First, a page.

Big four firm lashes out on advice firms’ lack of tech take-up
A global report by one of the big four accounting firms indicates wealth management is one of the least tech-literate sectors in financial services, with urgent action needed as relationship managers are "dangerously overestimating" their firms' digital capabilities.
According to the report, titled Sink or swim: Why wealth management can't afford to miss the digital wave, 69 per cent of high-net-worth individuals (HNWIs) are now using online and mobile banking, but only a quarter of advisers offer digital channels beyond email.
Further, 47 per cent of those who do not use robo-services said they would consider using them in the future.
"To survive in a digital world that is evolving at breakneck speed, wealth management firms urgently need to take action to demonstrate their value to existing and future clients – and to keep pace with the new waves of digital opportunities that are emerging," the report states.
At the same time, the report shows that many relationship managers are overestimating their firms' digital offering.
"Some rate their business as digitally advanced when the only service offered to clients is a website," PwC said.
"Low digital literacy throughout the sector means that most relationship managers cannot perceive their adoption of technology extending beyond tools to reduce their administrative burden."
Among wealth management CEOs, however, there are glimmerings of a digital vision, even though urgency is lacking to make it a reality.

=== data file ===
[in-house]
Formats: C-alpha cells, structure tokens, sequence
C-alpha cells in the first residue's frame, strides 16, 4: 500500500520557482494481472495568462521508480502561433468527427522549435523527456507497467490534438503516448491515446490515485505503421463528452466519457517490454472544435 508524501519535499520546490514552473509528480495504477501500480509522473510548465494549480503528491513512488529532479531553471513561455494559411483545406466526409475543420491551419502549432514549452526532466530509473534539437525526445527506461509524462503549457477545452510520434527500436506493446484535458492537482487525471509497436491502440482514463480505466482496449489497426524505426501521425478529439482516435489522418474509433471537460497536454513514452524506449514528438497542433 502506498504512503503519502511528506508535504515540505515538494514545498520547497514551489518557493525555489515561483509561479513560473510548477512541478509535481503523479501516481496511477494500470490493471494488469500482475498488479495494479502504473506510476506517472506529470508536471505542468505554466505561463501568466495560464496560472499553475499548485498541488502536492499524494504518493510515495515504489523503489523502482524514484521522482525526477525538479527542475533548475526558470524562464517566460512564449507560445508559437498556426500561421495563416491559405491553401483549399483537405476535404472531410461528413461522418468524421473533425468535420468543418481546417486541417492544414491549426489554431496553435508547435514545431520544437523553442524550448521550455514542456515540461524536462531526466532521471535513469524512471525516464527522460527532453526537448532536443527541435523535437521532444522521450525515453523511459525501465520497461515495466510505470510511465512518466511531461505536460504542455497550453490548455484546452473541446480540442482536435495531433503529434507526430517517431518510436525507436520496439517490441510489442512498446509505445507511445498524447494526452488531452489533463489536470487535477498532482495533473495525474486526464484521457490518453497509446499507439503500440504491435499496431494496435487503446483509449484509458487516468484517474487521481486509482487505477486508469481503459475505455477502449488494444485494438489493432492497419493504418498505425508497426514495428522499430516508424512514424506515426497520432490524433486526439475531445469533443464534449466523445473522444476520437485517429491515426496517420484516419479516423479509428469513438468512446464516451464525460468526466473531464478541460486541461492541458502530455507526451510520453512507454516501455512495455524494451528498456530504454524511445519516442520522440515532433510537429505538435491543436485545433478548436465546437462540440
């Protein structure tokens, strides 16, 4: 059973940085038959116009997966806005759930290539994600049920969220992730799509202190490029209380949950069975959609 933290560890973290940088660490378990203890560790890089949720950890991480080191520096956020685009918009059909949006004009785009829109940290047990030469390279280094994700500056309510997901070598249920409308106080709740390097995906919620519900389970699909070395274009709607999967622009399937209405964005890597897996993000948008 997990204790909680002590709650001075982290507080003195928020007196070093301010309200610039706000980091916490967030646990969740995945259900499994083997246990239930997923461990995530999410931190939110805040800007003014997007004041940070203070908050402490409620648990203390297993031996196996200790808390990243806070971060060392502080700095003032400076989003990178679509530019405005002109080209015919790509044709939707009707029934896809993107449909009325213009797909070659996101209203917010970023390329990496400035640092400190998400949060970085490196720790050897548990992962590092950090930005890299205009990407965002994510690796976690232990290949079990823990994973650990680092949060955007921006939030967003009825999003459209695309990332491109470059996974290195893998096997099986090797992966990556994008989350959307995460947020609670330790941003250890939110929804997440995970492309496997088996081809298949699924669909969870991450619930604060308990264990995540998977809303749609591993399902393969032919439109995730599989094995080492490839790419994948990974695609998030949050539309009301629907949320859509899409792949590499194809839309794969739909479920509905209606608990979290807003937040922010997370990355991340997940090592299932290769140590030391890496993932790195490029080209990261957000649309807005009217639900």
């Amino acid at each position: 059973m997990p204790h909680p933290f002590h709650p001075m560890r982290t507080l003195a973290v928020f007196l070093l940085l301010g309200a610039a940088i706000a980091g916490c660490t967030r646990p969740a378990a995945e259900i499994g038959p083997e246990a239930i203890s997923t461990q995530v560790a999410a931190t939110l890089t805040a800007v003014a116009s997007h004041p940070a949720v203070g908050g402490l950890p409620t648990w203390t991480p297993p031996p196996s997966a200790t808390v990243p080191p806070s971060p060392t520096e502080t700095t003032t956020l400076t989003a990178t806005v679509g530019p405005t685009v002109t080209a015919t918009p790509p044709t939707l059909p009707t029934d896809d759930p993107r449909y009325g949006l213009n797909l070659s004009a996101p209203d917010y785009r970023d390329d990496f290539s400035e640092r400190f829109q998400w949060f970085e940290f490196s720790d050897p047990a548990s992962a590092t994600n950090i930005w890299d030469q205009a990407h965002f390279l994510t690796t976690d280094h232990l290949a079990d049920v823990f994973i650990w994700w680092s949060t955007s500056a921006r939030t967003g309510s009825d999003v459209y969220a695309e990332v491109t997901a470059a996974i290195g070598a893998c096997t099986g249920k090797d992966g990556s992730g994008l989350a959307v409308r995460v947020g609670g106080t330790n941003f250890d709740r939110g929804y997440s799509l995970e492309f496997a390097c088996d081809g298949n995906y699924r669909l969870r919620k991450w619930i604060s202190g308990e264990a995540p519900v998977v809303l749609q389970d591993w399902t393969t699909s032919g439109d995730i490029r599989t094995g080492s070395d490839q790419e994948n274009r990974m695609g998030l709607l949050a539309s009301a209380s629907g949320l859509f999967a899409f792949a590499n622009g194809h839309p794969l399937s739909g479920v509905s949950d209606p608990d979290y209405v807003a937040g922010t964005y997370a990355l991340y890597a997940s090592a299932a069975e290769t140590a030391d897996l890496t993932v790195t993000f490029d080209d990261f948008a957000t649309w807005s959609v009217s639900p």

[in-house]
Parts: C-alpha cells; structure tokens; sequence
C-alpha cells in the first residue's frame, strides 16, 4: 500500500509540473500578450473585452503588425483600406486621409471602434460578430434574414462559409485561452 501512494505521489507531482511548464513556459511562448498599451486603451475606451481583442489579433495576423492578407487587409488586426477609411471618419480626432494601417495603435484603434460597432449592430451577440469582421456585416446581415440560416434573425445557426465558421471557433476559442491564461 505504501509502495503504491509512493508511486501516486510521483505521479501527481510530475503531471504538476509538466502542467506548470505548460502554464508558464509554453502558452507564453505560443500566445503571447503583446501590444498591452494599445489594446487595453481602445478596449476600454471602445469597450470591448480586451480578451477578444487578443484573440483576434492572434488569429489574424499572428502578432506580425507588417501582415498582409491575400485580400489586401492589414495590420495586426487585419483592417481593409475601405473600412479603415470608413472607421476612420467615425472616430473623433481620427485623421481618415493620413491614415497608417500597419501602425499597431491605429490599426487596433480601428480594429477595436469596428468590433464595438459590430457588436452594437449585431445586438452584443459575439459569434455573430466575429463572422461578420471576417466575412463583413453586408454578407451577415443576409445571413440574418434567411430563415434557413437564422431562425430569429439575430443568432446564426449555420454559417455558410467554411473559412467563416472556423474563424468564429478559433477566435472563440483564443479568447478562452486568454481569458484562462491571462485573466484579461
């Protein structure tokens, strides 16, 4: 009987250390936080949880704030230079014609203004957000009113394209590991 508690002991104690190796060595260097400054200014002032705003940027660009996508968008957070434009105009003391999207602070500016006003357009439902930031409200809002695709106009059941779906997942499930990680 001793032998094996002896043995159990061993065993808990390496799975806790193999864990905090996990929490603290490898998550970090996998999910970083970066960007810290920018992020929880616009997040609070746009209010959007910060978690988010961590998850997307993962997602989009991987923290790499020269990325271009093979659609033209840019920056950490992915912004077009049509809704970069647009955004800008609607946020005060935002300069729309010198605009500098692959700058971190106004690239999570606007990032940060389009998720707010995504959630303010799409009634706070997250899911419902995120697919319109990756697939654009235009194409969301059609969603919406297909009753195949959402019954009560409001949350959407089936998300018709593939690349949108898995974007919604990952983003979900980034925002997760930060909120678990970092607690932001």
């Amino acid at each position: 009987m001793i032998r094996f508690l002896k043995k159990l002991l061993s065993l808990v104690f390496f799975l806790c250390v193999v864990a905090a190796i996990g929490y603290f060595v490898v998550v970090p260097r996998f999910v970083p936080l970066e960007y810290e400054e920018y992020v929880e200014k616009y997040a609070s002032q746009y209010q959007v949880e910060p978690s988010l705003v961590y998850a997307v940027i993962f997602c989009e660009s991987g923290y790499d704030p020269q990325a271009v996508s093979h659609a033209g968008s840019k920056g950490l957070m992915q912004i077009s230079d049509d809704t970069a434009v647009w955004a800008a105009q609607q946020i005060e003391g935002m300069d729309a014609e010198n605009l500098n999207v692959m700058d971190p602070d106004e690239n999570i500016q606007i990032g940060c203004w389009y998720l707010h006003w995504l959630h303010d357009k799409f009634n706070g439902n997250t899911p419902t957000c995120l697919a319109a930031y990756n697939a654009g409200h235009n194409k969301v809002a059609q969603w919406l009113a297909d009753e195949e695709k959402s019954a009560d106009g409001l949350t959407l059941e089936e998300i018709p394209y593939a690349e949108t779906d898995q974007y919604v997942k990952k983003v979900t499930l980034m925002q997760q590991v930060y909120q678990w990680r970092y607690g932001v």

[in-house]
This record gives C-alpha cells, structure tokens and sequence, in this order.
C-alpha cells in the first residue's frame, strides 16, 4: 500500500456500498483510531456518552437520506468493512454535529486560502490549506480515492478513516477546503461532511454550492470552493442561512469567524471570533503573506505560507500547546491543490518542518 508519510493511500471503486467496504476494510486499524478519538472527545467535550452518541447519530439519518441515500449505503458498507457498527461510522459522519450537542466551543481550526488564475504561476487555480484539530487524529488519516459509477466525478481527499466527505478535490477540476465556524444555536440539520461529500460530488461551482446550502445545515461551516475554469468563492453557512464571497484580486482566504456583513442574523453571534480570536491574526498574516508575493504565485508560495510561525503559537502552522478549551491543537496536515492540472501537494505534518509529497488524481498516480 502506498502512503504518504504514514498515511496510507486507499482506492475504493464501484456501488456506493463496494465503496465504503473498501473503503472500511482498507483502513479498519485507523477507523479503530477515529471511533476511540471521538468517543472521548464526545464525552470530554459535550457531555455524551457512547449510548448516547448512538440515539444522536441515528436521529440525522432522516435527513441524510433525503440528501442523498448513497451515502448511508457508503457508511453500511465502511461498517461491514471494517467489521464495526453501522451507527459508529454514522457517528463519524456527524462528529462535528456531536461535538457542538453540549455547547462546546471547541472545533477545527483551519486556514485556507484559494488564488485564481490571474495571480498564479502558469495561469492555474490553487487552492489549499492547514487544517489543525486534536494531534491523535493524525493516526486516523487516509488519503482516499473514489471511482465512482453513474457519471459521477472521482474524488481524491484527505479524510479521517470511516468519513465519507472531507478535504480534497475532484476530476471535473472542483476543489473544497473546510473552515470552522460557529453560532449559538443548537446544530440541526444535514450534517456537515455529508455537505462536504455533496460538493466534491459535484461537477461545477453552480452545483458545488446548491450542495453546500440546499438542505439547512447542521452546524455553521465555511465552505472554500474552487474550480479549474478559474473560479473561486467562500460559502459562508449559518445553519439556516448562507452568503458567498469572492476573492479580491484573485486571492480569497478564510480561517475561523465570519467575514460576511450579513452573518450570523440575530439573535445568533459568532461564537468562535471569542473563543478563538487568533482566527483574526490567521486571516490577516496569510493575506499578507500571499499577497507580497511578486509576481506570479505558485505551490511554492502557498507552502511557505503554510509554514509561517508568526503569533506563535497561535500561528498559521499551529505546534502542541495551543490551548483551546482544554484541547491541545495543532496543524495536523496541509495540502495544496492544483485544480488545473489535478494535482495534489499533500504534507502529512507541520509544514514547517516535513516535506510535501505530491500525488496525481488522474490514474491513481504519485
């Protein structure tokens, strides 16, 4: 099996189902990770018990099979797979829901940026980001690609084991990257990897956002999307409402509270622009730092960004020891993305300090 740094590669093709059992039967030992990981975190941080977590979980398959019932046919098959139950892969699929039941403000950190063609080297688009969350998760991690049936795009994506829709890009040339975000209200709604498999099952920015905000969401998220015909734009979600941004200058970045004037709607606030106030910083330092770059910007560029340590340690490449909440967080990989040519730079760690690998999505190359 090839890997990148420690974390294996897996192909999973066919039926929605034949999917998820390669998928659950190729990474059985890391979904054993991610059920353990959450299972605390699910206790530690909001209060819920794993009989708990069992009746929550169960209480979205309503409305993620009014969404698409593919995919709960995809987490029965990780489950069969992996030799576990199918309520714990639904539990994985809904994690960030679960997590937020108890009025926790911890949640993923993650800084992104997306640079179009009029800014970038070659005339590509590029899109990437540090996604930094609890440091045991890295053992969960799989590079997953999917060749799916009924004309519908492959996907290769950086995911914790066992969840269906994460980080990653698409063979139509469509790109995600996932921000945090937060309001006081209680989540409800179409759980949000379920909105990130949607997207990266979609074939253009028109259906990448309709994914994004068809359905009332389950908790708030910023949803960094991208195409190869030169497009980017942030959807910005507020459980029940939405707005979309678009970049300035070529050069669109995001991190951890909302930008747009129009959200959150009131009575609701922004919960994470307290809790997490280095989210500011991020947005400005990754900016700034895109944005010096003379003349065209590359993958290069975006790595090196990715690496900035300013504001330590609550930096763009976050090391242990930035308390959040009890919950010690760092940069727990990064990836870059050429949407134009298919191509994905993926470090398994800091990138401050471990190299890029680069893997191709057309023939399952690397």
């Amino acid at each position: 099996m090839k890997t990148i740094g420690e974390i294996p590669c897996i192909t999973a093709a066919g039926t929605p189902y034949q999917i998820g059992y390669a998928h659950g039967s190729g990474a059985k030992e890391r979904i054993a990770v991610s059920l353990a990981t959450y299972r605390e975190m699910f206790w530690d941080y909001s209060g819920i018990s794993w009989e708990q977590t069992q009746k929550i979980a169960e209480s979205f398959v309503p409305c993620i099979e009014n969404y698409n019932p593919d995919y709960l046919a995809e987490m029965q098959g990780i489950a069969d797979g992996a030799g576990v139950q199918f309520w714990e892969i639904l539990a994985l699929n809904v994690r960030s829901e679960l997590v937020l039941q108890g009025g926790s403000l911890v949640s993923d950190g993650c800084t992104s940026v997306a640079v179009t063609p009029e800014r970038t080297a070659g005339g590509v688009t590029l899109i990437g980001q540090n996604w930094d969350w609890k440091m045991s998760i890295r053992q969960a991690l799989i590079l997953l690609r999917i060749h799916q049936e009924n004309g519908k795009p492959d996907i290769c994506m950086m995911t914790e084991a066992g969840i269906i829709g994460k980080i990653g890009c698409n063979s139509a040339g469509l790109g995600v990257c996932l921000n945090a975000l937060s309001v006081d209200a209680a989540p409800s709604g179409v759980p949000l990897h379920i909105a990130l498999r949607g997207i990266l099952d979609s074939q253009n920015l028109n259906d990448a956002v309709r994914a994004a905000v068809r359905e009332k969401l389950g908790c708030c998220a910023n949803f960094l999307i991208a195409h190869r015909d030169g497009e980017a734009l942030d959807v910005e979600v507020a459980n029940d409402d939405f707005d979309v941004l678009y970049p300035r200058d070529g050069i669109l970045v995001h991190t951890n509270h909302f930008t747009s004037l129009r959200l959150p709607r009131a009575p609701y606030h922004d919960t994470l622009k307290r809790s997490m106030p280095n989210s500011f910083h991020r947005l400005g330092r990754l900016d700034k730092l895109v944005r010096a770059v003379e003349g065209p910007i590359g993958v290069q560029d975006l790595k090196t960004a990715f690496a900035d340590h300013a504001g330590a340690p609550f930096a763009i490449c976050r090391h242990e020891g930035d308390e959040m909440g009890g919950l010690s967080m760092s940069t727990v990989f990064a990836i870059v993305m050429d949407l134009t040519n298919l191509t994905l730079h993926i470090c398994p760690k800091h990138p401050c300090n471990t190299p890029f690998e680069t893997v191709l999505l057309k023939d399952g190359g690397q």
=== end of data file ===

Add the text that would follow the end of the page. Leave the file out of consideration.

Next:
"Internal pressure for wealth management firms to make a fundamental shift to digital is still largely absent. At the top, CEOs recognise the importance of digital but primarily only at an operational level," the report said.
"Meanwhile, on the ground, relationship managers are actively resistant to the advent of digital, seeing it largely as a binary 'them or us' threat to their own roles."
Nevertheless, PwC said there are emerging opportunities for advice firms, including combining the best of technological and human capital.
For instance, high touch is still the wealth management sector's main differentiator and robo-advice tools could help free up advisers to focus on this. There is also an opportunity for advisers to become data custodians.
"We envisage high potential for wealth managers to become data custodians – trusted recipients of a vast range of HNWI information that will allow them to offer highly responsive solutions to a broad range of client needs, both financial and non-financial," PwC said.
"Wealth managers are already recipients of an enviable level of insight about the world's wealthy – the challenge now is how to capitalise on that to consolidate their position as a trusted adviser and deliver even more relevant solutions to client needs."